SpaceX pushes for mission to space station on next flight

July 27, 2011 By Nancy Atkinson
A concept drawing of the Dragon spacecraft approaching the ISS. Credit: SpaceX

NASA and SpaceX have “technically” agreed to allow the Dragon capsule to dock with the International Space Station this fall, according to SpaceX’s Twitter feed. The Dragon capsule is currently – and tentatively — scheduled to launch aboard a Falcon 9 rocket on November 30, and berth with the ISS 9 days later. Originally, the Dragon was scheduled to just rendezvous and station-keep with the space station on this second flight for Dragon and then dock on a subsequent flight. But after the successful test flight for the first Dragon capsule in Dec. 2010, SpaceX asked NASA to combine the two missions.

“We technically have agreed with SpaceX that we want to combine those flights,” said William Gerstenmaier, NASA’s associate administrator for space operations, speaking at the post-launch press conference for the STS-135 final shuttle mission. “We are doing all the planning to go ahead and have those missions combined, but we haven’t given them formal approval yet.

With today’s Twitter post from SpaceX, it appears things are moving in the direction of making the move official.

SpaceX’s flights are part of NASA’s COTS (Commercial Orbital Transfer Service) program, and by allowing SpaceX to dock with the ISS sooner rather than later would combine COTS II and III flights.

Will Dragon be doing any official cargo transfer? A experiment called Materials International Experiments (MISSE) #8 has a reservation with to fly back to Earth on a Dragon capsule.
MISSE is a brief-case sized experiment that tests all sorts of materials like polymers and other composites and coatings, along with hardware such as switches, sensors and mirrors, exposing them to the vacuum of space. The experiment is attached to the outside of the ISS and opened to expose the materials.

To dock with the ISS, the Dragon capsule would need to be equipped with solar arrays and other equipment on board the spacecraft would need to be upgraded from the configuration Dragon had for the Dec. 2010 test flight.

Explore further: SpaceX Plans Reusable Seven Person Capsule

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Bobamus_Prime
5 / 5 (8) Jul 27, 2011
Good to hear this. I didn't like the idea of the U.S. having to use the Soyuz to dock. I'm excited SpaceX is pushing to close the gap after the shuttle fleet completed its service. Hopefully Russia doesn't try to monopolize their space ferrying tech like I remember reading they were trying to do a few months ago.
LKD
4 / 5 (1) Jul 27, 2011
Russia and China have both learned the value of monopolies, and unlike us, have no problem what so ever encouraging their formation. I'm thrilled SpaceX is being allowed to press for greater access to space missions.
TheDoctor
4.2 / 5 (5) Jul 27, 2011
SpaceX Rocks!! Lets go for it. Keep those millions of dollars in this country and create a few few jobs in the process.
Waterdog
2 / 5 (8) Jul 27, 2011
I'm excited for SpaceX. Hopefully soon we will be able to tell the Russians to take their Soyuz and stick it.
that_guy
5 / 5 (3) Jul 27, 2011
Congradulations to spaceX. I remember the falcon 1 rocket that failed on its first three tries. I never thought that SpaceX would make it so far. Apparently they have a great business/management/developement/engineering culture because they have launched success after success since then - They have really turned around their company.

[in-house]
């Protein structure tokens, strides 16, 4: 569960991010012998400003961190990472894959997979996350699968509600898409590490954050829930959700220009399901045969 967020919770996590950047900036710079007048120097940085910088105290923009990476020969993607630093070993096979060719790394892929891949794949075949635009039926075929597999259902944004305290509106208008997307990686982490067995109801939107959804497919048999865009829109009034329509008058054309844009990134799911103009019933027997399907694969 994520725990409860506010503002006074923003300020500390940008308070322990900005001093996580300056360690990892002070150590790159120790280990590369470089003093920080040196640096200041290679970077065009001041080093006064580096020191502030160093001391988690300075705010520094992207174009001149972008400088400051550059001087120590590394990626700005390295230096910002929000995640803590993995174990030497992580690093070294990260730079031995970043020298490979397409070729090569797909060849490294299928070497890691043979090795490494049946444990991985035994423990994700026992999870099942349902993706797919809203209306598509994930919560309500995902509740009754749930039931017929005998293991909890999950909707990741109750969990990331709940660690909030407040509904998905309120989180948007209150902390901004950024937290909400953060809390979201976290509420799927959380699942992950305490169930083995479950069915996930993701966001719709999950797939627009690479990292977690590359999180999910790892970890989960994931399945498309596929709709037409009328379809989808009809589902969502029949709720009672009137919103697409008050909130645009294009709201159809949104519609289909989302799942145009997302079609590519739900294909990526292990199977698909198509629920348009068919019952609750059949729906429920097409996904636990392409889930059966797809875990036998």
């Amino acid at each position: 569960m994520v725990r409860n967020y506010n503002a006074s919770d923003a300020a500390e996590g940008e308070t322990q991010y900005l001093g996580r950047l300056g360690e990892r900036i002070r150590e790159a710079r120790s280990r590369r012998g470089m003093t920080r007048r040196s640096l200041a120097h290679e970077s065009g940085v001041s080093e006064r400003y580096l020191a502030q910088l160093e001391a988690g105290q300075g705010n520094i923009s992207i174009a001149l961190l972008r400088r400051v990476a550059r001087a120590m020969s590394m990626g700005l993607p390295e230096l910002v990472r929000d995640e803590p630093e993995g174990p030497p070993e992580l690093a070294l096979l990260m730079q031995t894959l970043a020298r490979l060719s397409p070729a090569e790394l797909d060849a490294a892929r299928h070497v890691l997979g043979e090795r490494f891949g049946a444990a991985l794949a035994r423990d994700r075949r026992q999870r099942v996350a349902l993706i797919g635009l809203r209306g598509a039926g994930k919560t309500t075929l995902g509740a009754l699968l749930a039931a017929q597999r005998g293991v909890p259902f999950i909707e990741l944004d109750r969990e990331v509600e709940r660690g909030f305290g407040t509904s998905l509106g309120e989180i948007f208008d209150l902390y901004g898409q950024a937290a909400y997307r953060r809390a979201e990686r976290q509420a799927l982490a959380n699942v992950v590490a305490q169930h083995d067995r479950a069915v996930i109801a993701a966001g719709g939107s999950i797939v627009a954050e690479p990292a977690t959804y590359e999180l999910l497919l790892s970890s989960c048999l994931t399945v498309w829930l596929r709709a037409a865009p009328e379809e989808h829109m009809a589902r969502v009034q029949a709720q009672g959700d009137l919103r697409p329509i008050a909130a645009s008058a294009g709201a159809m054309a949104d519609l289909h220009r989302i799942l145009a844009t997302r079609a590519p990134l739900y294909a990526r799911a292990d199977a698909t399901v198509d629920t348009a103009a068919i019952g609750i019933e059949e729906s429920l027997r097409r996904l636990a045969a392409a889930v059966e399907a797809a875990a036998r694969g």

FrankHerbert
3.3 / 5 (16) Jul 27, 2011
Hopefully soon we will be able to tell the Russians to take their Soyuz and stick it.


Why? The Soyuz is the most reliable vehicle in the history of spaceflight.
DiverseByDesign
5 / 5 (2) Jul 28, 2011
This is really great news! For NASA to show faith in a commercial space program within the states is great. They needed to do something like this to show that they still have confidence in the fact that the private industry can pick up where NASA left off!
Temple
not rated yet Jul 28, 2011
Congradulations to spaceX. I remember the falcon 1 rocket that failed on its first three tries. I never thought that SpaceX would make it so far. Apparently they have a great business/management/developement/engineering culture because they have launched success after success since then - They have really turned around their company.


I don't see that as a turn-around. I see that as SOP for spaceflight innovation.

Without exception so far, building a process to launch payloads into space requires that you blow up a number of rockets in the early stages.

Failed tests are not failures.
Sanescience
5 / 5 (4) Jul 28, 2011
Congradulations to spaceX. I remember the falcon 1 rocket that failed on its first three tries. I never thought that SpaceX would make it so far. Apparently they have a great business/management/developement/engineering culture because they have launched success after success since then - They have really turned around their company.

I'm guessing you don't follow such things. SpaceX was building prototypes. And in terms of past programs, SpaceX has far exceeded their rate of progress, and was never in a position that needed "turning around".
Osiris1
3.7 / 5 (3) Jul 28, 2011
Notice as soon as the shuttle program shut down, Russia raised its prices for Soyuz rides. This is their right! They SHOULD do this to remind us how hugely foolish we are!.....and stooooopid!
LKD
not rated yet Jul 28, 2011
Notice as soon as the shuttle program shut down, Russia raised its prices for Soyuz rides.


How much is it now? Did it go up from the 55ish?
http://www.foxnew...soaring/
Buyck
not rated yet Jul 31, 2011
Good for the commercial space industry !!! Hopefully the developments lead to lower prices and competition between firms and also faster technical evolutions!

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